Does AI stand for Alchemical Intelligence?

Written by Eder Santana

AI stands for artificial intelligence, but it currently has a lot in common with chemistry in the ages when it was named Alchemy.

alchemy symbols

Alex net recipe:

  1. 5 five convolutional layers
  2. 2 fully-connected layers
  3. Softmax layer with 1000 outputs on top
  4. Use Imagenet dataset for training
  5. Train it carefully with SGD for 2 weeks if you don’t have proper equipment, or for 16 hours if you do.

In high school we learn that knowledge evolves from myths. The demystification is carried by careful investigation, experimentation, reproducibility and analysis, all guided by the scientific method.

The scientific method is a fantastic tool, but I have always been equally fascinated by what was accomplished with other knowledge tools such as art and mythical approaches. My main question was “What did the human mind feel like in pre-scientific method ages?”. For PhD candidate in deep learning, it was humbling to observe that we somewhat live in such an age with respect to artificial intelligence.

Deep learning is one of the computational approaches to unlocking the mysteries of intelligence. The understanding intelligence today, resembles the understanding chemistry in the times of the alchemists. Those chemical experimentalists of the old ages developed practical recipes for manipulating the dowries of Nature, all without the guide of today’s chemistry and physics. Similarly, we can achieve arguably intelligent-like behavior with deep learning. There is no broadly accepted definition in chemistry, physics, mathematics, nor in philosophy or poetry about what is Intelligence. Yet over and over again we have been able to write programs to tackle tasks that years ago would require a human to solve. These solutions are developed with intuition and arduous repetition, just like the alchemist’s workings.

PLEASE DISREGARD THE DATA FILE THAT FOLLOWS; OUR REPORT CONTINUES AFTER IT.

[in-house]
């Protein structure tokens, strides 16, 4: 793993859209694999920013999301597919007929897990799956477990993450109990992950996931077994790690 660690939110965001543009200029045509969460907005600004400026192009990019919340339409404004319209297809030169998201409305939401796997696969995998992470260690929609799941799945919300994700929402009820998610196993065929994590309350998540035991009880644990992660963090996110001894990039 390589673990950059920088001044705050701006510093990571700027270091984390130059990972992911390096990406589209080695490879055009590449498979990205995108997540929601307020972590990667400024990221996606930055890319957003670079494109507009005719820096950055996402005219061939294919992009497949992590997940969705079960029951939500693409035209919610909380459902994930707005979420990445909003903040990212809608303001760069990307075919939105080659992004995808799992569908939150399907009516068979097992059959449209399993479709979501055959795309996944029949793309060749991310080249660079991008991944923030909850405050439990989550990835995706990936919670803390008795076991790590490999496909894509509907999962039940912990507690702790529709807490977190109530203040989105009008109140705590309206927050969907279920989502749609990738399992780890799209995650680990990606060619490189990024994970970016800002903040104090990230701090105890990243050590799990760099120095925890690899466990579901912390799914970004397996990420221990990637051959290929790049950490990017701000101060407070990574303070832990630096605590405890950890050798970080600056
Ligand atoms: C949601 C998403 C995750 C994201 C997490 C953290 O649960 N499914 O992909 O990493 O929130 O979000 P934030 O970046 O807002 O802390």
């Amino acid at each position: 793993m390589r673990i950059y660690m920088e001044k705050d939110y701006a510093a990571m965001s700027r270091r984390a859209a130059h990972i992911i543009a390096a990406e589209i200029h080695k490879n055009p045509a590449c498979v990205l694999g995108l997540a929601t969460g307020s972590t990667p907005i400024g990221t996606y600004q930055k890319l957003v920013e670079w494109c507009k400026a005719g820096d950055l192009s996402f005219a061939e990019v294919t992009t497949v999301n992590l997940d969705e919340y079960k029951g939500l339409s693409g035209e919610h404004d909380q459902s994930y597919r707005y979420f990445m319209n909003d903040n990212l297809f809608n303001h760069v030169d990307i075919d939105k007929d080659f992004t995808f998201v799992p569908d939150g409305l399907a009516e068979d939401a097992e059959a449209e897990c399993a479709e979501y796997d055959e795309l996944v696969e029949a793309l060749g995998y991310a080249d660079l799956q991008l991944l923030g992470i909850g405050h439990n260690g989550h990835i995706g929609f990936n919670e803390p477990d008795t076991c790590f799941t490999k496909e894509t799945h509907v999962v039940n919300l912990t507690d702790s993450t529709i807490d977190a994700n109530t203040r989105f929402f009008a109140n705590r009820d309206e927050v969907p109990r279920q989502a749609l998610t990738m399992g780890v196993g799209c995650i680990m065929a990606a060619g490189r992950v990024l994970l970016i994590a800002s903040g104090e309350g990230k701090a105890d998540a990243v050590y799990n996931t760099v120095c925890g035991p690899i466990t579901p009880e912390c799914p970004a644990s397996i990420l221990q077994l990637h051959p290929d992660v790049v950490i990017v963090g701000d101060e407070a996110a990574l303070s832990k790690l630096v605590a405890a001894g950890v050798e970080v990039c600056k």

I’ve noticed a few other parallels between the fields of artificial and alchemical intelligence that I list next.

Philosopher’s stone

Our mission SOLVE INTELLIGENCE - Google DeepMind

Alchemists’ ultimate goal was to turn any base metal into gold and find the Elixir of Life. Artificial Intelligence seeks general purpose intelligence, universal program solvers, and building machines with human-like intelligence. These ambitious goals are successfully motivating investigators and patrons alike.

On the other hand, although those involved in the research know how far they are from their Philosopher’s Stone, possible consequences of their declared ultimate goals can be fearsome for outsiders.


Our greatest existential threat - Elon Musk on AI

Control over gold and life would be nothing but disruptive. It would break economies, health, politics, religion, and any other power systems. Equally world changing would be a machine with human intelligence and without human weaknesses, built as a single owner homunculus. Couldn’t that owner use his homunculus as the ultimate worker and accumulate unequal wealth or use it as the perfect soldier to conquer less technologically gifted societies?

The unknown is scary and not everybody understands how AI or Alchemy works especially when practitioners are so fond of their mystic terminologies.


This state has a 2-dimensional structure: it consists of
w × h vectors of m numbers, i.e., it is a 3-dimensional
tensor of shape [w, h, m]. This "mental image" evolves